I had wandered Qud’s salty deserts and radioactive meadows for days when I saw him: Oyoaku the Colorful, legendary albino ape. Splendidly dressed in his patchwork jacket and leafy helm, he was surrounded by a gang of surly primates – I knew I wouldn’t survive the fight.
But stepping forward to accept my simian beatdown, I was saved by a miracle of the random number generator. Somehow, these were friendly apes. But that didn’t save me from Oyoaku’s forked tongue:
“Ooo! Eeee! My friend, you could learn a thing about dressing yourself.”
I couldn’t believe it. Rather than ripping me up like a tissue, the gentle giant just wanted to critique my outfit. And this experience, more than any other, sums up my time in the strange world of Caves of Qud, by Freehold Games.
The game is a roguelike RPG set in a far-future desert of metallic sand and rusted skyscrapers, perched atop the ruins of countless advanced civilisations. But despite being set in the ashes of the past, Qud is vibrantly alive.
poetic and psychedelic, it’s a delight for fans of weird sci-fi
The game is most certainly a traditional roguelike in the vein of ADOM, with an open world to explore and a ton of dungeon-crawling. But it’s also a rich and humane world, where exploration and discovery are just as important as bashing mutated daisies.
The game’s writing is beautiful throughout; poetic and psychedelic, it’s a delight for fans of weird sci-fi. Even the most basic enemies have evocative, hand-crafted biographies, and many of the friendly NPCs – whatever their species – have something interesting to say.
There are sentient plants, dandified apes and human-ish characters of every description to meet, all drawn from a dizzying range of backgrounds, cultures and religions.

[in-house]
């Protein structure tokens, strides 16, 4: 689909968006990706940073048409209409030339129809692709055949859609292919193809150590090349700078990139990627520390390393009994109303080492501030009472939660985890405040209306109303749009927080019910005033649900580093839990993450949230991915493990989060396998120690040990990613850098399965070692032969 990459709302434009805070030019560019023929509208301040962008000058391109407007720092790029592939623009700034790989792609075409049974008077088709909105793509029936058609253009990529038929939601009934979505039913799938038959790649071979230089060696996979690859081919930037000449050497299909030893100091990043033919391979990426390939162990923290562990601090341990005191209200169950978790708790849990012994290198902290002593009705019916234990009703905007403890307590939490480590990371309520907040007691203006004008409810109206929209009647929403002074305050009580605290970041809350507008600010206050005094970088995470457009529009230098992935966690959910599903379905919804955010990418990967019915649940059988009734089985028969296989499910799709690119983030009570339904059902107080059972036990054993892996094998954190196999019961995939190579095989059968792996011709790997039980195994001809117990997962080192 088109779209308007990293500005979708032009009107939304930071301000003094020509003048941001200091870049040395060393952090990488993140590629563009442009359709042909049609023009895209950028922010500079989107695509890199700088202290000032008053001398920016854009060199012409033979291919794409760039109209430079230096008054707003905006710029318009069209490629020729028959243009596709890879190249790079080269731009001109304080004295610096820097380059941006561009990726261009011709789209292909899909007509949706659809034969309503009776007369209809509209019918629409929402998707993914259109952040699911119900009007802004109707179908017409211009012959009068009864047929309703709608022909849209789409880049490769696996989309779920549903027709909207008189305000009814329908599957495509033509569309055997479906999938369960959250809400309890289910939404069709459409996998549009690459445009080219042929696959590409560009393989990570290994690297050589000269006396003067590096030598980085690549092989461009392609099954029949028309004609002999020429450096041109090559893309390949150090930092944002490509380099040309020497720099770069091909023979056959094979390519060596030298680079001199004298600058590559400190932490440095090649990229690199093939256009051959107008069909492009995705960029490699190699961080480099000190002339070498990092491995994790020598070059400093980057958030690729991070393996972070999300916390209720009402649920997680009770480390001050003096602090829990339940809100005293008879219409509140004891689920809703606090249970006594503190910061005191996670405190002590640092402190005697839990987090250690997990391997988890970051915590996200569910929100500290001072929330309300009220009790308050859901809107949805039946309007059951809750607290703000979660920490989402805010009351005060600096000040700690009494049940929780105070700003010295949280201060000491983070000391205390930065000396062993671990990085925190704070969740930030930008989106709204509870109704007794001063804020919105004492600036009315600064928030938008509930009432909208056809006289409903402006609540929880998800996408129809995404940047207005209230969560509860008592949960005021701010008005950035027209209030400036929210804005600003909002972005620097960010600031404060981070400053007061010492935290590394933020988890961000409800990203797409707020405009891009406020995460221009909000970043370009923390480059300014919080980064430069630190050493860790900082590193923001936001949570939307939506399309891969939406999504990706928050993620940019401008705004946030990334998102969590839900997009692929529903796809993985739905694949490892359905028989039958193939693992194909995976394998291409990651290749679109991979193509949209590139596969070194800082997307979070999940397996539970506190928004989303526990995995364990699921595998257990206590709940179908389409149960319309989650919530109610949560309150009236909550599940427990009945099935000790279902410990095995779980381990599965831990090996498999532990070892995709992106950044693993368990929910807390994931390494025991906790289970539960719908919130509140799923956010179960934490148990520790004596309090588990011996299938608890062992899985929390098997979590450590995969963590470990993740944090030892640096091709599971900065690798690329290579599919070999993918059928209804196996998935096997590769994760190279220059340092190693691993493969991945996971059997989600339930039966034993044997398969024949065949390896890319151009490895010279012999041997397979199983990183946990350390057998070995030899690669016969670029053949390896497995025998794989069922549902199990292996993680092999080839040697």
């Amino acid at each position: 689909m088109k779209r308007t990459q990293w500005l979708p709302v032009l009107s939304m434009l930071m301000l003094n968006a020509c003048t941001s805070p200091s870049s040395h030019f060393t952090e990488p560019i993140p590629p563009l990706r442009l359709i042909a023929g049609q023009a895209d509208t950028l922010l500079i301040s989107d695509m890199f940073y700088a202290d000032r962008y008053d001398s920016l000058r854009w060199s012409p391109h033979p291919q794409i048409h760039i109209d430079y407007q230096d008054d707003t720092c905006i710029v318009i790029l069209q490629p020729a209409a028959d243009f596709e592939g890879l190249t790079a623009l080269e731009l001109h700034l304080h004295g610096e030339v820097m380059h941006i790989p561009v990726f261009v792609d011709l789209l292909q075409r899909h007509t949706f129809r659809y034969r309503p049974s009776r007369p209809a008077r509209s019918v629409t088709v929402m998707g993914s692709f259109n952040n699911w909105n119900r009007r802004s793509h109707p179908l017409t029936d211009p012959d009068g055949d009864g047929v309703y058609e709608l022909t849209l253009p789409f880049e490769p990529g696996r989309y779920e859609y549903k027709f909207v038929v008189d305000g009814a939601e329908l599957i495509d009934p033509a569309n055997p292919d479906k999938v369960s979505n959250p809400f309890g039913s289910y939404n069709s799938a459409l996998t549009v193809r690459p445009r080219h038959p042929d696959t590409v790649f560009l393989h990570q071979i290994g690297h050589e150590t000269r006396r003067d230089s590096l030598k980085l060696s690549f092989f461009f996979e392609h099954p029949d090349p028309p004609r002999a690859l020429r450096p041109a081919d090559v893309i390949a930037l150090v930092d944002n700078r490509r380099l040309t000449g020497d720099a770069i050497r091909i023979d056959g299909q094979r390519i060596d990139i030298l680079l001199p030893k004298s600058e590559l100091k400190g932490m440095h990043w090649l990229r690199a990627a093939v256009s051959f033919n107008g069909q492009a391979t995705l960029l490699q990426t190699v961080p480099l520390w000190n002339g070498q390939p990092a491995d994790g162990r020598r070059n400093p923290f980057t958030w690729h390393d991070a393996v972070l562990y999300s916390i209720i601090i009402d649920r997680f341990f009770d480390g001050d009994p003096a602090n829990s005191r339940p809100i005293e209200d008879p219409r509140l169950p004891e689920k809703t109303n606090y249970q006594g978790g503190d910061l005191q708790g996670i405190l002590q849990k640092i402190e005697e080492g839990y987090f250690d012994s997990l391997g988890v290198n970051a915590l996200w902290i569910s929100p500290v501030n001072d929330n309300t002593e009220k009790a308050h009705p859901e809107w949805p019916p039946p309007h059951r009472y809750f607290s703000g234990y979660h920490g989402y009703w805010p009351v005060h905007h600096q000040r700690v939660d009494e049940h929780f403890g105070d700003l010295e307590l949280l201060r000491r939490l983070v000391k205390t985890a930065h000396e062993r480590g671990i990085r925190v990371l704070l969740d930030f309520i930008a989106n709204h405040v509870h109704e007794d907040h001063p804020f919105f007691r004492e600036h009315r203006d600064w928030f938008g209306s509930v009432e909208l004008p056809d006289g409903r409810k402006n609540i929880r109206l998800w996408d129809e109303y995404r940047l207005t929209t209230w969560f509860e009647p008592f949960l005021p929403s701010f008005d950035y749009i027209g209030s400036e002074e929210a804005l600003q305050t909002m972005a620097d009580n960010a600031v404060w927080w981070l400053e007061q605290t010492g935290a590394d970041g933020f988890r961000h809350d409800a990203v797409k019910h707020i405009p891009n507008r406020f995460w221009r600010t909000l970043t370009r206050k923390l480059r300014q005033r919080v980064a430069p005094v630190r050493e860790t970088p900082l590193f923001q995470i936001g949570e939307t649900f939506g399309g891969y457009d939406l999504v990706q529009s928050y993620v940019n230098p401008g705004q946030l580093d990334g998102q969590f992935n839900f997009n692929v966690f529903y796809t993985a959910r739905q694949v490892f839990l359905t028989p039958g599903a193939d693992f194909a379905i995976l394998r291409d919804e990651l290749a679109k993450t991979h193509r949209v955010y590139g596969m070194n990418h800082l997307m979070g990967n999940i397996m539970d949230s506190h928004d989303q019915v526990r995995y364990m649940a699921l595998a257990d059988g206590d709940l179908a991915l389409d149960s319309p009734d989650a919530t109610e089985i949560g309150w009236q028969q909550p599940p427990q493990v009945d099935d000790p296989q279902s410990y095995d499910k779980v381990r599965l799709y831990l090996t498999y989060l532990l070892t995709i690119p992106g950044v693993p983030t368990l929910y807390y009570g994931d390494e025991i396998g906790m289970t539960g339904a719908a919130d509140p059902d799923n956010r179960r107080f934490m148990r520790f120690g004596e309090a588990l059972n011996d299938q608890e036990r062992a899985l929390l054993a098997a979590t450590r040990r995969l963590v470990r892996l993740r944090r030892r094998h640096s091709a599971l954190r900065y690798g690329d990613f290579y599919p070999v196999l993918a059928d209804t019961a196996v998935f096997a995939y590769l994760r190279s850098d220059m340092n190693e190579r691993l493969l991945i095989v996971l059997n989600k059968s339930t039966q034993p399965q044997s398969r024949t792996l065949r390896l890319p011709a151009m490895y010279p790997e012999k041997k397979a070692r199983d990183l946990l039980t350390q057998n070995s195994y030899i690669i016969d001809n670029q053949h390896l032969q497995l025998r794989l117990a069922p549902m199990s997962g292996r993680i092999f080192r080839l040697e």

Beyond the handcrafted detail, there’s a wealth of procedurally generated lore and history, unique to each game run. From the quirky to the downright bizarre, strange vignettes and myths bring Qud’s ancient history to life.
The tileset doesn’t stray too far from the game’s ASCII origins, but artful splashes of colour and animation bring things to life. But for me, the artistic highlight is the soundtrack: a haunting chorus of spacey tones, tenderly plucked notes and ocean-deep bass. It really does sound like something from Qud’s own culture: metallic, mystical and strange. I could listen to it all day.
But on top of its incredible atmosphere, when it comes to gameplay, Caves of Qud is also a traditional roguelike. That means a steep learning curve, intricate turn-based combat and as many keybindings as there are keys on your keyboard.
You’ll spend a lot of time crawling through the titular caves, levelling up and collecting gear – and even experienced RPG players may take a while to get used to the turn-based roguelike style. But like the best games of the genre, Qud is packed with detailed, interlocking systems and mechanics that make it well worth the effort.
Items, scenery and characters (or parts of them) can be destroyed or transformed in all sorts of surprising ways, intentionally or not. Psychic powers and high-tech artefacts can rip holes through the world, start vast fires or cause alarming mutations.
There are skills, mutations and abilities to support even the weirdest character builds. Want to be a tortoise-shelled mutant, physically weak but shooting lasers from your eyes? Qud says “why not?” – and gives you a scorpion tail for good measure.
But instead, you might focus on tinkering, dismantling Qud’s strange technologies to build something even stranger. Or you might be a psychic, dominating the minds of your enemies and rewinding time. As a melee specialist, you could focus on strength or agility, in one of the many branching skill trees. There’s an intricate reputation system for all the game’s factions and species. There’s even cooking!
The result is an ever-surprising mixture of odd situations and emergent gameplay. When it all comes together in a skin-of-your-teeth encounter – with a fearsome ape who hates your jacket, for example – it’s nothing short of astounding.
Personally, I’ve fallen in love with Caves of Qud. As far as I’m concerned, it’s the greatest modern roguelike, and for fans of the genre it’s a must-have.
But really, it deserves a wider audience. What I’d love to see, as it continues its journey through Early Access, is a few more tweaks to the UI. With a bit more polish, and it could even reach true mainstream(ish!) accessibility.
I really hope it does: this one’s just too good to be kept to the roguelike hardcore.